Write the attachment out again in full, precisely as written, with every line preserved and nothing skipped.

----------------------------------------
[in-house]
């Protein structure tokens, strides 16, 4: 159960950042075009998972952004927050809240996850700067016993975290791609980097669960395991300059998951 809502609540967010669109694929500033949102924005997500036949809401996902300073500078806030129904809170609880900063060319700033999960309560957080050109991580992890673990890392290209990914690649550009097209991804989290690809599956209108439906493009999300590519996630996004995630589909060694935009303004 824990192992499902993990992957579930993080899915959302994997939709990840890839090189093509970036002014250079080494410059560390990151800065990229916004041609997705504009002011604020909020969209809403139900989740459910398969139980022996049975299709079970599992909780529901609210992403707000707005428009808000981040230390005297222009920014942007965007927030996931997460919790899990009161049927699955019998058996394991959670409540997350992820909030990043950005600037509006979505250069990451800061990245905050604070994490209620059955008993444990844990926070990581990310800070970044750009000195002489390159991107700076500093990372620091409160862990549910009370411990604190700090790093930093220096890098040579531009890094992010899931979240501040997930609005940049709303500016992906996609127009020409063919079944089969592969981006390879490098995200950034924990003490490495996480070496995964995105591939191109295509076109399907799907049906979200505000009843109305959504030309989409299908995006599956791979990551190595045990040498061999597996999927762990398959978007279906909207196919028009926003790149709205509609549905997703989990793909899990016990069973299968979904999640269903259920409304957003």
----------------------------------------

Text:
[in-house]
């Protein structure tokens, strides 16, 4: 159960950042075009998972952004927050809240996850700067016993975290791609980097669960395991300059998951 809502609540967010669109694929500033949102924005997500036949809401996902300073500078806030129904809170609880900063060319700033999960309560957080050109991580992890673990890392290209990914690649550009097209991804989290690809599956209108439906493009999300590519996630996004995630589909060694935009303004 824990192992499902993990992957579930993080899915959302994997939709990840890839090189093509970036002014250079080494410059560390990151800065990229916004041609997705504009002011604020909020969209809403139900989740459910398969139980022996049975299709079970599992909780529901609210992403707000707005428009808000981040230390005297222009920014942007965007927030996931997460919790899990009161049927699955019998058996394991959670409540997350992820909030990043950005600037509006979505250069990451800061990245905050604070994490209620059955008993444990844990926070990581990310800070970044750009000195002489390159991107700076500093990372620091409160862990549910009370411990604190700090790093930093220096890098040579531009890094992010899931979240501040997930609005940049709303500016992906996609127009020409063919079944089969592969981006390879490098995200950034924990003490490495996480070496995964995105591939191109295509076109399907799907049906979200505000009843109305959504030309989409299908995006599956791979990551190595045990040498061999597996999927762990398959978007279906909207196919028009926003790149709205509609549905997703989990793909899990016990069973299968979904999640269903259920409304957003």